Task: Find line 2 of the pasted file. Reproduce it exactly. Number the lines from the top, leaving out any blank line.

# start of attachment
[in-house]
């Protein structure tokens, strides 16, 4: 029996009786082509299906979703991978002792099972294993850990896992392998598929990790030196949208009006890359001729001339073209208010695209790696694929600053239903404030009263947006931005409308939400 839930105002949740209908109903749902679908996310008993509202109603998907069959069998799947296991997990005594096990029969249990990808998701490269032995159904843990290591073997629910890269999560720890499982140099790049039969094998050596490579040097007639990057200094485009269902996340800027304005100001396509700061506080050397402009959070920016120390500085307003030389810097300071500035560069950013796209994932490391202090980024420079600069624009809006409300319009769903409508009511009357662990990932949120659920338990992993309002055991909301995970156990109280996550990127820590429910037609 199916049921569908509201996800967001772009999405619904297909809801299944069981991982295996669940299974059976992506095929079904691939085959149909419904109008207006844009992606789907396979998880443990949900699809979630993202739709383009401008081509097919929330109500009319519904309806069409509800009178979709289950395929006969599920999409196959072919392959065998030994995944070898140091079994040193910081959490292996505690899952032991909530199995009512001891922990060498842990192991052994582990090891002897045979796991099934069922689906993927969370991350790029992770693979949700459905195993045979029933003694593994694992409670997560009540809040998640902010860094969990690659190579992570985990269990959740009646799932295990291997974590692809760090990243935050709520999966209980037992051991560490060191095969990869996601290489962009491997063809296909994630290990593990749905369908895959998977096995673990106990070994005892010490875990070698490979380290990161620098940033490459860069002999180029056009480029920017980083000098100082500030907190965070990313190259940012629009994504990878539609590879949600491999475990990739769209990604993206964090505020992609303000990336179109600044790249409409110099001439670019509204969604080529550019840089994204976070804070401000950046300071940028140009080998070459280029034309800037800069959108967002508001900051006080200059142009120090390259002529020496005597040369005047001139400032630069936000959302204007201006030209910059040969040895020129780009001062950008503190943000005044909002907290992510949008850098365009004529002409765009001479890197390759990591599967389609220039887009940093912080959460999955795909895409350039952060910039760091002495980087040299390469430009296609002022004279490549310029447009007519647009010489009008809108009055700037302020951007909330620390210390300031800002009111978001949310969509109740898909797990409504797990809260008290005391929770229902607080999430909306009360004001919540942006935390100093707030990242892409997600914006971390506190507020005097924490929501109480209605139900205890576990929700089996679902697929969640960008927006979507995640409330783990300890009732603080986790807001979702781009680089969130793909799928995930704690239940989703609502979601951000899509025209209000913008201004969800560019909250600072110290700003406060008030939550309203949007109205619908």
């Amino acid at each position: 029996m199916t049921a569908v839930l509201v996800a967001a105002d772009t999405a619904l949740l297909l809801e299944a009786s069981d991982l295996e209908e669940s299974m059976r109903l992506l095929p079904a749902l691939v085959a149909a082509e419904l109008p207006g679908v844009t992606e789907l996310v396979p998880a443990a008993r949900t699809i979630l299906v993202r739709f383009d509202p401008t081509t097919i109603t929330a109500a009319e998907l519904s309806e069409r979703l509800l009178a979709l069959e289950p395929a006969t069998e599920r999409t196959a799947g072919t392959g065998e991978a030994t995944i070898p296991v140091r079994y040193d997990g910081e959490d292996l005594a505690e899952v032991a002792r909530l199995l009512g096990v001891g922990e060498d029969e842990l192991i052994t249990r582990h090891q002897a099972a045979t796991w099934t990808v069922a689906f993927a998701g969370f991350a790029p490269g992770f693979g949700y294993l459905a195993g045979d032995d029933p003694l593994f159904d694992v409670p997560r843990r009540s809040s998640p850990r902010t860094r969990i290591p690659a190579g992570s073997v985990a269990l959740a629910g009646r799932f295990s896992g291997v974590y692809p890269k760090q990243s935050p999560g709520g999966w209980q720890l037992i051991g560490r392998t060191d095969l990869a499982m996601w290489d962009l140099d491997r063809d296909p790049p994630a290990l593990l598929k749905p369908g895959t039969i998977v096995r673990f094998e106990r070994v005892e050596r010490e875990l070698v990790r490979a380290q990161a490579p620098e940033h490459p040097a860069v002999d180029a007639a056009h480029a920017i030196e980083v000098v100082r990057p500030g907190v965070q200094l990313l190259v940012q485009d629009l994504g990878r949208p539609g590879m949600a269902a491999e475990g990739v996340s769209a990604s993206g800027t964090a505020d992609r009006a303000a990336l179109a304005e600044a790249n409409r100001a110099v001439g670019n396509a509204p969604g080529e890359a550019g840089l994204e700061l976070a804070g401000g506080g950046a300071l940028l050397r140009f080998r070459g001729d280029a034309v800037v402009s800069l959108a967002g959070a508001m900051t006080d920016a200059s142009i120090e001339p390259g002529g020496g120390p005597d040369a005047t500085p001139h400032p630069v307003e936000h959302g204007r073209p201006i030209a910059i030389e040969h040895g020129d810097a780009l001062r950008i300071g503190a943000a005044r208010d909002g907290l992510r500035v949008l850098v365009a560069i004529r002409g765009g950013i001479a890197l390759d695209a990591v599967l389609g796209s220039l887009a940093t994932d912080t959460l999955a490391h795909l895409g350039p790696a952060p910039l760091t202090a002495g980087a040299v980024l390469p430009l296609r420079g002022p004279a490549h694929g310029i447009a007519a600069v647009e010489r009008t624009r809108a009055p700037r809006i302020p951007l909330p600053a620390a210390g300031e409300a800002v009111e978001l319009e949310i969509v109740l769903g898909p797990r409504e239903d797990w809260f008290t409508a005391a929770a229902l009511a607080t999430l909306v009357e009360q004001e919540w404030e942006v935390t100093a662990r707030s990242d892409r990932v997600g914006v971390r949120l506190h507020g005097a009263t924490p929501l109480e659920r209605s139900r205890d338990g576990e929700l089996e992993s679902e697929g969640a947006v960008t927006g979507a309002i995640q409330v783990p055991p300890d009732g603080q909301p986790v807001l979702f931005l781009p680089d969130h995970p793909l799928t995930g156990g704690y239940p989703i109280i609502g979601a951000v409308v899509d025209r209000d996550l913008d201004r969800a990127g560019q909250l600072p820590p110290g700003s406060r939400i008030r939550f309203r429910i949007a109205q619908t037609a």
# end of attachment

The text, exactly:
């Protein structure tokens, strides 16, 4: 029996009786082509299906979703991978002792099972294993850990896992392998598929990790030196949208009006890359001729001339073209208010695209790696694929600053239903404030009263947006931005409308939400 839930105002949740209908109903749902679908996310008993509202109603998907069959069998799947296991997990005594096990029969249990990808998701490269032995159904843990290591073997629910890269999560720890499982140099790049039969094998050596490579040097007639990057200094485009269902996340800027304005100001396509700061506080050397402009959070920016120390500085307003030389810097300071500035560069950013796209994932490391202090980024420079600069624009809006409300319009769903409508009511009357662990990932949120659920338990992993309002055991909301995970156990109280996550990127820590429910037609 199916049921569908509201996800967001772009999405619904297909809801299944069981991982295996669940299974059976992506095929079904691939085959149909419904109008207006844009992606789907396979998880443990949900699809979630993202739709383009401008081509097919929330109500009319519904309806069409509800009178979709289950395929006969599920999409196959072919392959065998030994995944070898140091079994040193910081959490292996505690899952032991909530199995009512001891922990060498842990192991052994582990090891002897045979796991099934069922689906993927969370991350790029992770693979949700459905195993045979029933003694593994694992409670997560009540809040998640902010860094969990690659190579992570985990269990959740009646799932295990291997974590692809760090990243935050709520999966209980037992051991560490060191095969990869996601290489962009491997063809296909994630290990593990749905369908895959998977096995673990106990070994005892010490875990070698490979380290990161620098940033490459860069002999180029056009480029920017980083000098100082500030907190965070990313190259940012629009994504990878539609590879949600491999475990990739769209990604993206964090505020992609303000990336179109600044790249409409110099001439670019509204969604080529550019840089994204976070804070401000950046300071940028140009080998070459280029034309800037800069959108967002508001900051006080200059142009120090390259002529020496005597040369005047001139400032630069936000959302204007201006030209910059040969040895020129780009001062950008503190943000005044909002907290992510949008850098365009004529002409765009001479890197390759990591599967389609220039887009940093912080959460999955795909895409350039952060910039760091002495980087040299390469430009296609002022004279490549310029447009007519647009010489009008809108009055700037302020951007909330620390210390300031800002009111978001949310969509109740898909797990409504797990809260008290005391929770229902607080999430909306009360004001919540942006935390100093707030990242892409997600914006971390506190507020005097924490929501109480209605139900205890576990929700089996679902697929969640960008927006979507995640409330783990300890009732603080986790807001979702781009680089969130793909799928995930704690239940989703609502979601951000899509025209209000913008201004969800560019909250600072110290700003406060008030939550309203949007109205619908």